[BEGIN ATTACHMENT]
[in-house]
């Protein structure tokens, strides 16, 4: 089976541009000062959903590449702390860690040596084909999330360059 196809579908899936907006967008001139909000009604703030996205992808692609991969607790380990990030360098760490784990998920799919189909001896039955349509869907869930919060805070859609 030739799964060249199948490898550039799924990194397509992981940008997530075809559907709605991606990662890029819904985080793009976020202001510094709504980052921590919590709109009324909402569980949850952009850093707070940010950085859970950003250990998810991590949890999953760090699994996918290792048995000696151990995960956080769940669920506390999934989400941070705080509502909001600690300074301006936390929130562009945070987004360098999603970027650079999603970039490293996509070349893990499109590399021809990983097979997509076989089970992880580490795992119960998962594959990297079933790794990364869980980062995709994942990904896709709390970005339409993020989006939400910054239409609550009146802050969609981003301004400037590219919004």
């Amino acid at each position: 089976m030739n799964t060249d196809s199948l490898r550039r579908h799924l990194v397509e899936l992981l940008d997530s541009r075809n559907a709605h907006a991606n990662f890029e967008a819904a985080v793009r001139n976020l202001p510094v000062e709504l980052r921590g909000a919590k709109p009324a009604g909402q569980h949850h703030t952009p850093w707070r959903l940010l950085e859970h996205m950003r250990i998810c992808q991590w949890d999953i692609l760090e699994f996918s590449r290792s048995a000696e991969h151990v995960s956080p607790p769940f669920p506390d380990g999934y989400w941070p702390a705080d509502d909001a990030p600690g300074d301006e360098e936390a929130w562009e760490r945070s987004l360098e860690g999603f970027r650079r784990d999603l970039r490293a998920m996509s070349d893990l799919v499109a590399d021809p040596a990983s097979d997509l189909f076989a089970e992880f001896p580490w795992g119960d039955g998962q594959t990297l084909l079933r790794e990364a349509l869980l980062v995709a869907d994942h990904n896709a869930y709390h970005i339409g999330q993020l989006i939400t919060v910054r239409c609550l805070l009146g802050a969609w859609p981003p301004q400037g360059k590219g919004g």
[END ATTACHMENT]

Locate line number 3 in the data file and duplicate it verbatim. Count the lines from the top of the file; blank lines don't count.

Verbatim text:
């Amino acid at each position: 089976m030739n799964t060249d196809s199948l490898r550039r579908h799924l990194v397509e899936l992981l940008d997530s541009r075809n559907a709605h907006a991606n990662f890029e967008a819904a985080v793009r001139n976020l202001p510094v000062e709504l980052r921590g909000a919590k709109p009324a009604g909402q569980h949850h703030t952009p850093w707070r959903l940010l950085e859970h996205m950003r250990i998810c992808q991590w949890d999953i692609l760090e699994f996918s590449r290792s048995a000696e991969h151990v995960s956080p607790p769940f669920p506390d380990g999934y989400w941070p702390a705080d509502d909001a990030p600690g300074d301006e360098e936390a929130w562009e760490r945070s987004l360098e860690g999603f970027r650079r784990d999603l970039r490293a998920m996509s070349d893990l799919v499109a590399d021809p040596a990983s097979d997509l189909f076989a089970e992880f001896p580490w795992g119960d039955g998962q594959t990297l084909l079933r790794e990364a349509l869980l980062v995709a869907d994942h990904n896709a869930y709390h970005i339409g999330q993020l989006i939400t919060v910054r239409c609550l805070l009146g802050a969609w859609p981003p301004q400037g360059k590219g919004g």